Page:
Michigan State coach Tom Izzo was asked the secret to his success in March?
Izzo has tried to answer that question this week in Charlotte, just like he’s answered every other March for the better part of the past decade. He’s so successful in the postseason that on Friday he couldn’t remember if Michigan State had gone to seven or eight NCAA basketball tournament Elite Eights (it’s eight).
Known as Mr. March among colleagues and fans, Izzo’s teams have advanced to six Final Fours and won a national championship since he become the Spartans’ coach in 1995.
“Just to let you know, those same fans they think I golf in October, November, December and January, so I’m not sure that’s a compliment,” Izzo joked this weekend about the Mr. March nickname. “I don’t want to be thought of as a March coach. I get paid for all 12 months. So my (athletic director) gets ticked off about that.”
Strapped with one of his least talented teams in recent years, Izzo must get past No. 2-seed Virginia Sunday afternoon at Time Warner Cable Arena if he wants to earn his 13th Sweet 16 bid in 18 tournament appearances.
This year’s blueprint has been unlike previous seasons. These Spartans don’t have a star, moved its point guard to shooting guard earlier this season and only recently developed a semblance of toughness to Izzo’s liking.
As always, Izzo schedules a tough non-conference schedule. This year his Spartans faced Duke, Kansas and Notre Dame and lost to all three. They didn’t get a win against a ranked opponent until Feb. 14 at home against Ohio State.
Senior guard Travis Trice moved from point to shooting guard after battling fatigue at midseason. Izzo believed getting Trice off the ball on both ends of the floor would allow Trice - who has battled injuries and a brain infection during his college career - to better conserve energy.
The calendar turned to March and, yet again, Michigan State is a team you don’t want to bet against.
After a seven-point loss to No. 3 Wisconsin on March 1, the Spartans rattled off four consecutive wins against Purdue, Indiana, Ohio State and No. 8 Maryland, with the latter two games in the Big 10 tournament.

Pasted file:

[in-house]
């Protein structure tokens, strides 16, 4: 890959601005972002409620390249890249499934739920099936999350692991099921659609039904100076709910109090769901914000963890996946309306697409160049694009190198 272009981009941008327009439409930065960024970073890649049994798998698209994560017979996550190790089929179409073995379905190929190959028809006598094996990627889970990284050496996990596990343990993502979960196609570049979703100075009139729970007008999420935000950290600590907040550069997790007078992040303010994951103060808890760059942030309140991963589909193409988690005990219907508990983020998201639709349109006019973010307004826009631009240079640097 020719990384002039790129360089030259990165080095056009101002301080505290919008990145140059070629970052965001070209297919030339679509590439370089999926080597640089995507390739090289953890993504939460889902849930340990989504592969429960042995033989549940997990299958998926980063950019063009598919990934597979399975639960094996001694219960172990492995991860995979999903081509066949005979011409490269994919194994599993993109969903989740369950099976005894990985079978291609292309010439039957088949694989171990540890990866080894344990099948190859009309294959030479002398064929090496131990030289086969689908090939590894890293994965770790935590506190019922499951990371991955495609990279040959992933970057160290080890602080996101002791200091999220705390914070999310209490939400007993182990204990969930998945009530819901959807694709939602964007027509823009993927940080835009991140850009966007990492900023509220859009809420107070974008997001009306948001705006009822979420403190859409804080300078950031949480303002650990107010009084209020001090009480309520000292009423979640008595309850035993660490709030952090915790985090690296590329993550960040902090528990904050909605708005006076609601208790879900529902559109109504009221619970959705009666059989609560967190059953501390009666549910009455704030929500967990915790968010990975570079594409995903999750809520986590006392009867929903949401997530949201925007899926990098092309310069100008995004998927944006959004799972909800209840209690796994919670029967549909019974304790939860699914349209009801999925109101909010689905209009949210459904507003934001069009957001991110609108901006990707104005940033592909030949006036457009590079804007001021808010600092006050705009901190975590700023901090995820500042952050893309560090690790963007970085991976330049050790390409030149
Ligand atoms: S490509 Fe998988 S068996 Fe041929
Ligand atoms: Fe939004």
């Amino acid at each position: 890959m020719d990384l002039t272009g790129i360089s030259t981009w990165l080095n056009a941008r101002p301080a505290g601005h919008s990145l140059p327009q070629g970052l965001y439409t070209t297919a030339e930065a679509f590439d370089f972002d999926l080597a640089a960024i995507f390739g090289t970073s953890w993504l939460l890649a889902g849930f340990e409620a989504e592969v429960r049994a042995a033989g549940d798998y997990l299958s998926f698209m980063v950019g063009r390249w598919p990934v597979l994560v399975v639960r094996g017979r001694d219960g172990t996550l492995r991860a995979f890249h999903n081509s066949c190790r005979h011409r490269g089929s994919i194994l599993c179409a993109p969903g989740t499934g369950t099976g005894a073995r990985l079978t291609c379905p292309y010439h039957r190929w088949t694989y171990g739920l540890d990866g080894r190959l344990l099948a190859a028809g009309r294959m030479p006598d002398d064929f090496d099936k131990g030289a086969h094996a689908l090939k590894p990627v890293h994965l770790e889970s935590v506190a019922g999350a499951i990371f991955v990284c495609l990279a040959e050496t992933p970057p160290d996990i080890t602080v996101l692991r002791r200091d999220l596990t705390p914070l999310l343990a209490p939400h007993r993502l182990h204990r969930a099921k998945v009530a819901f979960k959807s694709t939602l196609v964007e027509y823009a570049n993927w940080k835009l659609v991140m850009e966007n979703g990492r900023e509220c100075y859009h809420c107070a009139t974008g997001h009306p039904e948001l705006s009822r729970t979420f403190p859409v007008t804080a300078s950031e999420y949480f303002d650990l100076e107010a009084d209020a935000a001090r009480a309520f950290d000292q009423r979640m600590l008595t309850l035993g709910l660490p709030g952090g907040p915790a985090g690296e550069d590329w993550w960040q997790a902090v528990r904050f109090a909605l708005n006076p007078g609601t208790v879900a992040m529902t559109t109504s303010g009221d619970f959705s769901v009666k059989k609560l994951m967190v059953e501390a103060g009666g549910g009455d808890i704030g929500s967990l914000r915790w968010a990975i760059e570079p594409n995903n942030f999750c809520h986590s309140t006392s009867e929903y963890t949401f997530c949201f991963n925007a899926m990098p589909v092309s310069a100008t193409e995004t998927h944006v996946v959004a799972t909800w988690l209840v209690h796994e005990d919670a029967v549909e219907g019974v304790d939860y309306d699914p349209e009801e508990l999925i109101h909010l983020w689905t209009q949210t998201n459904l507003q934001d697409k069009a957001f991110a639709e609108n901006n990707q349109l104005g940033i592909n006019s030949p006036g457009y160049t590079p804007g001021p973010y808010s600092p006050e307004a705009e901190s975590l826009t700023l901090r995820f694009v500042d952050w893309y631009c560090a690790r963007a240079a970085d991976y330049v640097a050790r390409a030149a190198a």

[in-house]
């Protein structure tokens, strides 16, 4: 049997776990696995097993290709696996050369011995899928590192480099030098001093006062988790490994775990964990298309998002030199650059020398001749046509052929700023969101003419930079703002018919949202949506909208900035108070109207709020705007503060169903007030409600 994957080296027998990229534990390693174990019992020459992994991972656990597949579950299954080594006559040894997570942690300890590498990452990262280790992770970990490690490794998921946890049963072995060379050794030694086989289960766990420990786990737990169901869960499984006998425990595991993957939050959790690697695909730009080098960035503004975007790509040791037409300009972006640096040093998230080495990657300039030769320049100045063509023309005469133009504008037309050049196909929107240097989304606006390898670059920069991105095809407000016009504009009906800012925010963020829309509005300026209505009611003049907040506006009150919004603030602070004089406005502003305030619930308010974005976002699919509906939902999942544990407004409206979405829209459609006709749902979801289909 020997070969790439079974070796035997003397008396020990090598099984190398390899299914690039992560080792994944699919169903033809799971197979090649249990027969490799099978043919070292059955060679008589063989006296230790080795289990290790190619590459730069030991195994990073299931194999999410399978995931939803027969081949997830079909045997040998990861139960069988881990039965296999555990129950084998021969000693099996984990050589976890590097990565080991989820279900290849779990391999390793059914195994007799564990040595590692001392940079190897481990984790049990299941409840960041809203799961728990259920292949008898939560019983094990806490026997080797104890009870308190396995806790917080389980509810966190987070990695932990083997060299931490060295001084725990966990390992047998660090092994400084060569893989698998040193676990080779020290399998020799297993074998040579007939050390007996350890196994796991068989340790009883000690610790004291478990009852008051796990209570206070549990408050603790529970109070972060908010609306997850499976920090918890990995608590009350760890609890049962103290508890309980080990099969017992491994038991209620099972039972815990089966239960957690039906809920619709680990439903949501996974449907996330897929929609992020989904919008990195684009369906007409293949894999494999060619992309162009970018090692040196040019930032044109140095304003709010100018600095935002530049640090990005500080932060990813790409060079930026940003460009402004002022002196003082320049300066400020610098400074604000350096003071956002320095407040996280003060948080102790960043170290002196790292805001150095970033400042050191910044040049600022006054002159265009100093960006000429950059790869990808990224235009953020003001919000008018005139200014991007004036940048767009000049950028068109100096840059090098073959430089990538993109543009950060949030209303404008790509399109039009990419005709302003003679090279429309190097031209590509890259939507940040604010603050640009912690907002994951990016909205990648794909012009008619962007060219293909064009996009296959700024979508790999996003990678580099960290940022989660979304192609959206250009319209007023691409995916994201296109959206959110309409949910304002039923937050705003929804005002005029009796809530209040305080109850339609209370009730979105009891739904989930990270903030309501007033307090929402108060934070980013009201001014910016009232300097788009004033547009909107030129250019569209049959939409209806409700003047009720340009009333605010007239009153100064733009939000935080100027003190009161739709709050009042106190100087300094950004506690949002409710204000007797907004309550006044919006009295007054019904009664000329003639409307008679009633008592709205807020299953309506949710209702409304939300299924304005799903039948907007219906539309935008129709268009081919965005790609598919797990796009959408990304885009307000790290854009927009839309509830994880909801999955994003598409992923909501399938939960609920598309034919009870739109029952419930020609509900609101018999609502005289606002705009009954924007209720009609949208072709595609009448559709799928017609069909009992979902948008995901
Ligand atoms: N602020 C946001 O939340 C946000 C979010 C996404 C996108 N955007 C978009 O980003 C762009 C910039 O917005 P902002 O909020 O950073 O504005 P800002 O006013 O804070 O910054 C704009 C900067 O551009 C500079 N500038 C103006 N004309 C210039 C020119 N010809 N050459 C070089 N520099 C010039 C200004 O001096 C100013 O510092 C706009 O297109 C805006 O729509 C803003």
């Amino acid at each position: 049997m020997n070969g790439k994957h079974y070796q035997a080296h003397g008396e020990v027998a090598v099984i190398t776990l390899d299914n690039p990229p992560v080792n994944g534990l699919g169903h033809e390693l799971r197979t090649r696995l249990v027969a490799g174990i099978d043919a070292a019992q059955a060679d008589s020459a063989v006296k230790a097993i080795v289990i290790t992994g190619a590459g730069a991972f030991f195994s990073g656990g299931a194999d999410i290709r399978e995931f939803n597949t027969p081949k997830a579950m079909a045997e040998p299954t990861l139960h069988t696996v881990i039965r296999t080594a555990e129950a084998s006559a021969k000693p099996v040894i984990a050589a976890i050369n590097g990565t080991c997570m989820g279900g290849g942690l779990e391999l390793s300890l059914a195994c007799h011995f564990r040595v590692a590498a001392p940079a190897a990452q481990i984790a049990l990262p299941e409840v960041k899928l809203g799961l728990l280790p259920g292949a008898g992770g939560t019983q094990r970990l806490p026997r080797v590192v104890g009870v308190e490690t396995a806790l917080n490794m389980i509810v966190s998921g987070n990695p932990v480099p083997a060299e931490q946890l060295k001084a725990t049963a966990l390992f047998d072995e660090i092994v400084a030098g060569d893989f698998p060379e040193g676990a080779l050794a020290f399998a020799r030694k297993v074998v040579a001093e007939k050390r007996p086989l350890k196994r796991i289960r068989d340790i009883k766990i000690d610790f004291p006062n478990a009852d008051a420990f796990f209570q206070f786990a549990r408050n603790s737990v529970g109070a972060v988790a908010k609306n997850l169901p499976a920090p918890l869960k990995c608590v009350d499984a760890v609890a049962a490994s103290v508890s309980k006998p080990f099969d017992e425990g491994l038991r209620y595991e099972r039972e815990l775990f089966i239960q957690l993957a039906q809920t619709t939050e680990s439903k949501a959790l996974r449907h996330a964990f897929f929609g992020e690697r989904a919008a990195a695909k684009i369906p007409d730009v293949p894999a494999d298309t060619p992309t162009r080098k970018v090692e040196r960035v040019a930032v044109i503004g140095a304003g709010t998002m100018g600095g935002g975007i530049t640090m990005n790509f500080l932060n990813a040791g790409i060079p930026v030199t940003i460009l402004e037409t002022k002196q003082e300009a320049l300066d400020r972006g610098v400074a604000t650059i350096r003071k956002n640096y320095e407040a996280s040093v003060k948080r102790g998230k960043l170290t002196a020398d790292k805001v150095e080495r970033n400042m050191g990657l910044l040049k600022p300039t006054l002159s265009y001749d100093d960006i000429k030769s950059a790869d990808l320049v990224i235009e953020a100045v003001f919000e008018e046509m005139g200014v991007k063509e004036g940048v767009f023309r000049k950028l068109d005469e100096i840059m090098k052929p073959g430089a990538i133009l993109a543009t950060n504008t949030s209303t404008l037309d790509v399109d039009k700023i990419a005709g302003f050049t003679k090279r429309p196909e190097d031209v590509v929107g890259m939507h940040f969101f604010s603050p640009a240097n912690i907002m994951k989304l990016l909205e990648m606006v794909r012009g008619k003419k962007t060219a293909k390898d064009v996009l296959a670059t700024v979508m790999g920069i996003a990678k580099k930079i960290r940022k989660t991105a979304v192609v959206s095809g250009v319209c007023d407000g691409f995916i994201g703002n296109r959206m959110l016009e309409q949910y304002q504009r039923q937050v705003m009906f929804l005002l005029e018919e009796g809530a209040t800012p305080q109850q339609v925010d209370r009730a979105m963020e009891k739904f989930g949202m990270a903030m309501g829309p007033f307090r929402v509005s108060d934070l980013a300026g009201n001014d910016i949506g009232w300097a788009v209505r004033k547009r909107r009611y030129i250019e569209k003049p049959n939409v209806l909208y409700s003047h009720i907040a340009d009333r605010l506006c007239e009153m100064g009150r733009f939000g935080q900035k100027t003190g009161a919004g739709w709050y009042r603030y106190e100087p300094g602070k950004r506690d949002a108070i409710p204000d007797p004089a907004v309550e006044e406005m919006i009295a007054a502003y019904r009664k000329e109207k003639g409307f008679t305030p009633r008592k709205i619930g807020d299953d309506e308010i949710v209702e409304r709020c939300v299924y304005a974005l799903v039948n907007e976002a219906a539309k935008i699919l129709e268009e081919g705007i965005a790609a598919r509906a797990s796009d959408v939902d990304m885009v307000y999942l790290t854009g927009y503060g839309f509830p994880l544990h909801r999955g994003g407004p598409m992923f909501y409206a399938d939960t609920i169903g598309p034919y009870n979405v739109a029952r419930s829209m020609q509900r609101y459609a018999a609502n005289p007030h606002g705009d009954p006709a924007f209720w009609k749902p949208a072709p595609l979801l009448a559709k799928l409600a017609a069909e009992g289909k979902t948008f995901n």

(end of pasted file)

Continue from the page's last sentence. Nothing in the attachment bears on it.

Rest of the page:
“We weren’t the toughest team, which is a trademark of our teams, I think, over the years and we didn’t live up to that,” Izzo said. “And so as we played against a couple teams on the road with our backs against the wall, we started showing some grit and character, and I think we topped that off in the last five games.
“In saying that, our margin for error is still very small. It’s probably the smallest of any team I felt pretty good about in my whole career here since we started going to the NCAA tournament. (We’ve) had one or two years like this. But I think they’ve embraced that. I think they understand it.”
Last week, Michigan State lost to Wisconsin by 11 in overtime of the Big 10 tournament championship. The Spartans led by as many as 11 in the second half before giving them all back by the end of regulation.
So Friday, after Georgia whittled Michigan State’s 13-point second-half lead to three, Izzo heard his players in the huddle talk about what they learned from the Wisconsin game. The Spartans staved off the Bulldogs and won 70-63.
“That’s encouraging because that means they’re not treating the history like it’s just the way it is,” Izzo said. “You treat it that you can’t change it, but you learn from it.”
In Michigan State’s history, if Izzo recruited a player and he stayed all four years, he would go to at least one Final Four. That streak ended last year with the Spartans’ loss to eventual champion Connecticut in the Elite Eight.
Now Virginia stands in the way of these Spartans starting a new streak.
“We don’t really feel any pressure,” Trice said. “It was disappointing breaking the streak last year and missing out on the opportunity, but we’ll have a chance to go this year and set our own mark.”
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